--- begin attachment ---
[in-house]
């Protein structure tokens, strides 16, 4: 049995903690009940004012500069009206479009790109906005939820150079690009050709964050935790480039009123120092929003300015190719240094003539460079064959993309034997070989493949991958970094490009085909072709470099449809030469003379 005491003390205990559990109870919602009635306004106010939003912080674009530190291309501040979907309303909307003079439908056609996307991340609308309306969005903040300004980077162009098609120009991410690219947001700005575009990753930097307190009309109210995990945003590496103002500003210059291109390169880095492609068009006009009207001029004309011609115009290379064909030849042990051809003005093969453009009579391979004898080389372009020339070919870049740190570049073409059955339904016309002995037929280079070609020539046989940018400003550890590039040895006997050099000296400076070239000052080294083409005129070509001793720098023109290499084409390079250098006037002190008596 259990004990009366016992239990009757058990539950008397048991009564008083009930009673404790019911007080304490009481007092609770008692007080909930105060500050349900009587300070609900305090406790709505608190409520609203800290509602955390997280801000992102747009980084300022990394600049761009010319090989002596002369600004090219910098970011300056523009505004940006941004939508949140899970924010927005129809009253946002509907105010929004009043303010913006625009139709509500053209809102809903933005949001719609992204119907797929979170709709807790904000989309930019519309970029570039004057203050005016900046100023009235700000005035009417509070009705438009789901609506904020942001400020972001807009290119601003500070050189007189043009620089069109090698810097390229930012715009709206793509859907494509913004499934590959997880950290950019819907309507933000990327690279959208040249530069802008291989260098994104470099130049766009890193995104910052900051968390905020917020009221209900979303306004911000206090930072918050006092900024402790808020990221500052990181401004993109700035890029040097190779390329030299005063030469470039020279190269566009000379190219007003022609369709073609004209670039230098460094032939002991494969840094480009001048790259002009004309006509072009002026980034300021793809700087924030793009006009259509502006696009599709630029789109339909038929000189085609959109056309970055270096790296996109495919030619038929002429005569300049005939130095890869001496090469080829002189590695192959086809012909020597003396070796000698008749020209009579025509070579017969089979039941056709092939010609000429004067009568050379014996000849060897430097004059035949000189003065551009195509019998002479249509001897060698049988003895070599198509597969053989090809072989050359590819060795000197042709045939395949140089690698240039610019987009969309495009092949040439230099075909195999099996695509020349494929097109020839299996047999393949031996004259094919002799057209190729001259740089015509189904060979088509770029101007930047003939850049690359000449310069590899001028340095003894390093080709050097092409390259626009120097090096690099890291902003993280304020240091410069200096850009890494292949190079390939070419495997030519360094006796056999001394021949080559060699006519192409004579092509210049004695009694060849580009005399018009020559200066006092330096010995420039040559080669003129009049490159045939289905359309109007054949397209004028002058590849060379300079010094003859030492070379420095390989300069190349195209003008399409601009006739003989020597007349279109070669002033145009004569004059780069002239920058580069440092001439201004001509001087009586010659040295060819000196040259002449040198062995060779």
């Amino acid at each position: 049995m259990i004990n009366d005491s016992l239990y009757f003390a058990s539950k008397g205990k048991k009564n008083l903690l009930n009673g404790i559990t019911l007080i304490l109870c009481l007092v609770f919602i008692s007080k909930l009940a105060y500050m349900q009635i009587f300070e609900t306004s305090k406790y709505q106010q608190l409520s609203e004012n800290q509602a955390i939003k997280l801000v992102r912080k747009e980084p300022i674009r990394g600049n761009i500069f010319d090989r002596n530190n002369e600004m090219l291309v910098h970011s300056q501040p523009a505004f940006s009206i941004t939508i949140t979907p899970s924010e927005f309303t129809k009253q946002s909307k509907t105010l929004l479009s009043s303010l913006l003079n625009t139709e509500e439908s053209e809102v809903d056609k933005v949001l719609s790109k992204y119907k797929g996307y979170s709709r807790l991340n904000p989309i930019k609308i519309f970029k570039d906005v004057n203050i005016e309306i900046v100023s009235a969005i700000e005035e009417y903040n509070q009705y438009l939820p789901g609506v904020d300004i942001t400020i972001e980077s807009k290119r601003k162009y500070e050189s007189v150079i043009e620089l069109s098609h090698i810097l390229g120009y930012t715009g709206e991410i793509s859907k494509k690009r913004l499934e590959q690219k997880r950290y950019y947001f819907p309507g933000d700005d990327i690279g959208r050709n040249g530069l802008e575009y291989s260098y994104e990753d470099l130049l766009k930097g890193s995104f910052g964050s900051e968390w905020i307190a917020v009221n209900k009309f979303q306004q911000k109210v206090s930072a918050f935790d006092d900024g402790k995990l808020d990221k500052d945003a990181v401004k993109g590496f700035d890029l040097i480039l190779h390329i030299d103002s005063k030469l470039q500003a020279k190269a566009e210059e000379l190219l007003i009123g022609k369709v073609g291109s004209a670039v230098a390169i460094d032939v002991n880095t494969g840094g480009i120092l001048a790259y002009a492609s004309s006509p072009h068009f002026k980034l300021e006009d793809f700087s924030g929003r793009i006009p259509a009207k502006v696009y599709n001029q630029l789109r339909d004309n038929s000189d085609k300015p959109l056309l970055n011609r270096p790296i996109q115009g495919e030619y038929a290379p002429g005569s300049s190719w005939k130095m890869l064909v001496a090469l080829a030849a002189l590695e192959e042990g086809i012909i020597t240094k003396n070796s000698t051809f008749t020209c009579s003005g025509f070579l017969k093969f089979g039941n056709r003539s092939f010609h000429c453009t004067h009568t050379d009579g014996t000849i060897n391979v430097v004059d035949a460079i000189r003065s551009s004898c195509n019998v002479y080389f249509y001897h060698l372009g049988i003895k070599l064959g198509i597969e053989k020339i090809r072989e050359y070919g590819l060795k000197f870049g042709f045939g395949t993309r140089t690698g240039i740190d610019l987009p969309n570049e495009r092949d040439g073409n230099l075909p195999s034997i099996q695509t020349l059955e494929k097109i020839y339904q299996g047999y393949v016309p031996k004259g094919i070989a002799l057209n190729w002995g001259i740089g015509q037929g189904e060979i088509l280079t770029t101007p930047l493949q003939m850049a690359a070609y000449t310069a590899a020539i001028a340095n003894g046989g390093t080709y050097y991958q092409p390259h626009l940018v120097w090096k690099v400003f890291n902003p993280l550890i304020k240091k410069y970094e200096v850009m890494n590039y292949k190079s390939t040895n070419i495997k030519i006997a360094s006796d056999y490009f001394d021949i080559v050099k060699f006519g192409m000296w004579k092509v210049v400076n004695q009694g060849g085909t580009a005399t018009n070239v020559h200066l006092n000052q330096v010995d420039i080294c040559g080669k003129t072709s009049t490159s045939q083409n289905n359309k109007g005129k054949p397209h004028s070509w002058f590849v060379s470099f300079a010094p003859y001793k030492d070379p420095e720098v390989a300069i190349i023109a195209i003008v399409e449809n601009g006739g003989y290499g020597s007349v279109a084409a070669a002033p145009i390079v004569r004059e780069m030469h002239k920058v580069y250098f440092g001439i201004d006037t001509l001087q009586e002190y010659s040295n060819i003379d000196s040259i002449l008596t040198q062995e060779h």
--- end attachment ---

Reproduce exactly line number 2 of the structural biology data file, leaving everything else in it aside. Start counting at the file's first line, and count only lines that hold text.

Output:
């Protein structure tokens, strides 16, 4: 049995903690009940004012500069009206479009790109906005939820150079690009050709964050935790480039009123120092929003300015190719240094003539460079064959993309034997070989493949991958970094490009085909072709470099449809030469003379 005491003390205990559990109870919602009635306004106010939003912080674009530190291309501040979907309303909307003079439908056609996307991340609308309306969005903040300004980077162009098609120009991410690219947001700005575009990753930097307190009309109210995990945003590496103002500003210059291109390169880095492609068009006009009207001029004309011609115009290379064909030849042990051809003005093969453009009579391979004898080389372009020339070919870049740190570049073409059955339904016309002995037929280079070609020539046989940018400003550890590039040895006997050099000296400076070239000052080294083409005129070509001793720098023109290499084409390079250098006037002190008596 259990004990009366016992239990009757058990539950008397048991009564008083009930009673404790019911007080304490009481007092609770008692007080909930105060500050349900009587300070609900305090406790709505608190409520609203800290509602955390997280801000992102747009980084300022990394600049761009010319090989002596002369600004090219910098970011300056523009505004940006941004939508949140899970924010927005129809009253946002509907105010929004009043303010913006625009139709509500053209809102809903933005949001719609992204119907797929979170709709807790904000989309930019519309970029570039004057203050005016900046100023009235700000005035009417509070009705438009789901609506904020942001400020972001807009290119601003500070050189007189043009620089069109090698810097390229930012715009709206793509859907494509913004499934590959997880950290950019819907309507933000990327690279959208040249530069802008291989260098994104470099130049766009890193995104910052900051968390905020917020009221209900979303306004911000206090930072918050006092900024402790808020990221500052990181401004993109700035890029040097190779390329030299005063030469470039020279190269566009000379190219007003022609369709073609004209670039230098460094032939002991494969840094480009001048790259002009004309006509072009002026980034300021793809700087924030793009006009259509502006696009599709630029789109339909038929000189085609959109056309970055270096790296996109495919030619038929002429005569300049005939130095890869001496090469080829002189590695192959086809012909020597003396070796000698008749020209009579025509070579017969089979039941056709092939010609000429004067009568050379014996000849060897430097004059035949000189003065551009195509019998002479249509001897060698049988003895070599198509597969053989090809072989050359590819060795000197042709045939395949140089690698240039610019987009969309495009092949040439230099075909195999099996695509020349494929097109020839299996047999393949031996004259094919002799057209190729001259740089015509189904060979088509770029101007930047003939850049690359000449310069590899001028340095003894390093080709050097092409390259626009120097090096690099890291902003993280304020240091410069200096850009890494292949190079390939070419495997030519360094006796056999001394021949080559060699006519192409004579092509210049004695009694060849580009005399018009020559200066006092330096010995420039040559080669003129009049490159045939289905359309109007054949397209004028002058590849060379300079010094003859030492070379420095390989300069190349195209003008399409601009006739003989020597007349279109070669002033145009004569004059780069002239920058580069440092001439201004001509001087009586010659040295060819000196040259002449040198062995060779």